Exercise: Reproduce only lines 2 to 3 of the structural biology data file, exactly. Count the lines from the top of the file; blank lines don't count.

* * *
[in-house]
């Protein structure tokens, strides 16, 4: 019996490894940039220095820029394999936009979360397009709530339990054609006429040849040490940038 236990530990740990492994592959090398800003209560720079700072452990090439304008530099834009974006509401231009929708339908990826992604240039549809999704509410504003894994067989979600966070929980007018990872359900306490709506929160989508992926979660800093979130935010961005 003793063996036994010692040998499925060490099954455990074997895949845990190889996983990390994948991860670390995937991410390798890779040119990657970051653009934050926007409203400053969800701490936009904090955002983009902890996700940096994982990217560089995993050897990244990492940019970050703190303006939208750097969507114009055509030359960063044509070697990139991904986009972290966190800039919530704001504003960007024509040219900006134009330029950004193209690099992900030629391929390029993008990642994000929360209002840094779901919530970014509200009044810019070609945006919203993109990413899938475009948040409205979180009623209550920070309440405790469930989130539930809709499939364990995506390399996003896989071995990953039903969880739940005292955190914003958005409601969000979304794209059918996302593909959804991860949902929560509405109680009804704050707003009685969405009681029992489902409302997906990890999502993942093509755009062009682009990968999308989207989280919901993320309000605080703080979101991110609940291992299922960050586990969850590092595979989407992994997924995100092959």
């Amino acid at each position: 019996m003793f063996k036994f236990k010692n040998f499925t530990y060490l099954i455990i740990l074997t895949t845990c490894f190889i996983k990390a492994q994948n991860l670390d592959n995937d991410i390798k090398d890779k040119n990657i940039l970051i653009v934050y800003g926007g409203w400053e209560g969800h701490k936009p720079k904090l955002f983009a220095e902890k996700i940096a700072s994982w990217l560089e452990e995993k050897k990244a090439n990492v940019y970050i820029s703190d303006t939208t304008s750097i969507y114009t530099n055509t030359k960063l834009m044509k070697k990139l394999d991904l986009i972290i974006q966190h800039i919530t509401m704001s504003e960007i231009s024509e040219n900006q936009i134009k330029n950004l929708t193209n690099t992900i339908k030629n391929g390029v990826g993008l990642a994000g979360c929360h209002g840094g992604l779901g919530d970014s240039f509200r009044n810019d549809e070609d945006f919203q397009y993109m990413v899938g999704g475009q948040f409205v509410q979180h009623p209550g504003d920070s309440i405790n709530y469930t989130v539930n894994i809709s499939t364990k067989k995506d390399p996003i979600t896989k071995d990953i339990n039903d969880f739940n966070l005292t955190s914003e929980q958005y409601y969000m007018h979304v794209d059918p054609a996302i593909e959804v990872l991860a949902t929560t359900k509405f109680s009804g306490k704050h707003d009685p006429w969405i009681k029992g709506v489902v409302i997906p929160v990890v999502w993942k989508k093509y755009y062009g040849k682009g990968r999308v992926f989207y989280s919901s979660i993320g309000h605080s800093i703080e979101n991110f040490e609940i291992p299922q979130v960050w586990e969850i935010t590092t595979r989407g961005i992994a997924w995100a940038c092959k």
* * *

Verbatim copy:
């Protein structure tokens, strides 16, 4: 019996490894940039220095820029394999936009979360397009709530339990054609006429040849040490940038 236990530990740990492994592959090398800003209560720079700072452990090439304008530099834009974006509401231009929708339908990826992604240039549809999704509410504003894994067989979600966070929980007018990872359900306490709506929160989508992926979660800093979130935010961005 003793063996036994010692040998499925060490099954455990074997895949845990190889996983990390994948991860670390995937991410390798890779040119990657970051653009934050926007409203400053969800701490936009904090955002983009902890996700940096994982990217560089995993050897990244990492940019970050703190303006939208750097969507114009055509030359960063044509070697990139991904986009972290966190800039919530704001504003960007024509040219900006134009330029950004193209690099992900030629391929390029993008990642994000929360209002840094779901919530970014509200009044810019070609945006919203993109990413899938475009948040409205979180009623209550920070309440405790469930989130539930809709499939364990995506390399996003896989071995990953039903969880739940005292955190914003958005409601969000979304794209059918996302593909959804991860949902929560509405109680009804704050707003009685969405009681029992489902409302997906990890999502993942093509755009062009682009990968999308989207989280919901993320309000605080703080979101991110609940291992299922960050586990969850590092595979989407992994997924995100092959």
């Amino acid at each position: 019996m003793f063996k036994f236990k010692n040998f499925t530990y060490l099954i455990i740990l074997t895949t845990c490894f190889i996983k990390a492994q994948n991860l670390d592959n995937d991410i390798k090398d890779k040119n990657i940039l970051i653009v934050y800003g926007g409203w400053e209560g969800h701490k936009p720079k904090l955002f983009a220095e902890k996700i940096a700072s994982w990217l560089e452990e995993k050897k990244a090439n990492v940019y970050i820029s703190d303006t939208t304008s750097i969507y114009t530099n055509t030359k960063l834009m044509k070697k990139l394999d991904l986009i972290i974006q966190h800039i919530t509401m704001s504003e960007i231009s024509e040219n900006q936009i134009k330029n950004l929708t193209n690099t992900i339908k030629n391929g390029v990826g993008l990642a994000g979360c929360h209002g840094g992604l779901g919530d970014s240039f509200r009044n810019d549809e070609d945006f919203q397009y993109m990413v899938g999704g475009q948040f409205v509410q979180h009623p209550g504003d920070s309440i405790n709530y469930t989130v539930n894994i809709s499939t364990k067989k995506d390399p996003i979600t896989k071995d990953i339990n039903d969880f739940n966070l005292t955190s914003e929980q958005y409601y969000m007018h979304v794209d059918p054609a996302i593909e959804v990872l991860a949902t929560t359900k509405f109680s009804g306490k704050h707003d009685p006429w969405i009681k029992g709506v489902v409302i997906p929160v990890v999502w993942k989508k093509y755009y062009g040849k682009g990968r999308v992926f989207y989280s919901s979660i993320g309000h605080s800093i703080e979101n991110f040490e609940i291992p299922q979130v960050w586990e969850i935010t590092t595979r989407g961005i992994a997924w995100a940038c092959k």